In vitro fertilization (IVF) is the best known, and most widely used, of all the assisted reproductive technology options. Using this technology, oocytes (eggs) are directly removed from the woman’s ovaries and exposed to sperm in a petri dish to achieve fertilization. The advantages of this approach lies in the fact that a number of reproductive processes are bypassed, eliminating the need for the fallopian tube to pick up the ovulated egg and transport the embryo. Further, in vitro fertilization permits direct exposure of the sperm to the egg, providing the best possible scenario for sperm to fertilize the egg.
No surgery is needed for recovering the eggs. The woman is carefully sedated to insure her comfort while recovery of eggs is achieved through the vagina, using ultrasound guidance. The laboratory immediately identifies and collects the eggs, preparing them for exposure to sperm either by incubating thousands of sperm with the egg (insemination), or by directly injecting an individual sperm into each egg (ICSI, or intracytoplasmic sperm injection). The resulting embryos are cultured for between two to five days in the laboratory before being transferred into the uterus.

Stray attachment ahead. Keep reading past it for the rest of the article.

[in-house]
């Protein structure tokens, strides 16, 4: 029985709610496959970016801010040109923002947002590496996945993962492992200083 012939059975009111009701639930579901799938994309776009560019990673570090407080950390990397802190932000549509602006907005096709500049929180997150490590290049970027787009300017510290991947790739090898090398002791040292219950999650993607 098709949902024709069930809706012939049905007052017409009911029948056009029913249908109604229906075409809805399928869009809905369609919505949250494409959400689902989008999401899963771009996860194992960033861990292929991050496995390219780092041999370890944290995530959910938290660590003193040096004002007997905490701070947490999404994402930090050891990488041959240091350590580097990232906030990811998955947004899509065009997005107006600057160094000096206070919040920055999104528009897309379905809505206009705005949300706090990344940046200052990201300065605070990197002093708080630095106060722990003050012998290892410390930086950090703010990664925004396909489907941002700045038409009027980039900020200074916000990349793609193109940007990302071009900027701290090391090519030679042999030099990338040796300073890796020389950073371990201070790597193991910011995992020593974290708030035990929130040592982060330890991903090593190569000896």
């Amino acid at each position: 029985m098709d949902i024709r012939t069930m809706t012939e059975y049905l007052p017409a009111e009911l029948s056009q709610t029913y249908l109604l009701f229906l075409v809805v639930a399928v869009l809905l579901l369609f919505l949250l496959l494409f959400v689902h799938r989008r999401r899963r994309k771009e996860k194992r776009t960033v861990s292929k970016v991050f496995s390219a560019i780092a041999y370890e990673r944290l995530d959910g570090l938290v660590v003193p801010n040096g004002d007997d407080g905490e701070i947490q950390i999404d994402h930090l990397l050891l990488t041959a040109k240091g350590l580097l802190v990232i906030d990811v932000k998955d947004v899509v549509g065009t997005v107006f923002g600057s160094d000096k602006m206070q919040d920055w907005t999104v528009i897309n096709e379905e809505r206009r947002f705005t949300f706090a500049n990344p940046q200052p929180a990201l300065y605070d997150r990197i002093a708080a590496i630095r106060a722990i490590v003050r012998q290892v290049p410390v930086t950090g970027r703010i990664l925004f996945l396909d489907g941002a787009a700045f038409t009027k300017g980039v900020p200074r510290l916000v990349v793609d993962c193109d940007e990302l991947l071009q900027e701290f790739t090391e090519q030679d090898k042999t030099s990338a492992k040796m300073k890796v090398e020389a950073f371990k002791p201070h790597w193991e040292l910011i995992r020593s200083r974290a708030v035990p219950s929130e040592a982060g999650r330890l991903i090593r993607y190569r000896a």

The embryology laboratory team carefully handles the embryos, observing their growth and a number of characteristics which enable the embryologist to select the best one to two embryos for transfer into the woman’s uterus. Transfer of the embryo or embryos is achieved by carefully passing a tiny catheter through the cervix to a precise position in the uterus (endometrium). A small microdrop of special fluid is used to “float” the embryos into position and the catheter is slowly withdrawn, then being examined under the microscope to make sure the transfer occurred. Any remaining embryos are then carefully observed and cryopreserved (frozen) for subsequent transfer.
You can also find detailed information in our IVF handbook that will help guide you through the in vitro fertilization process.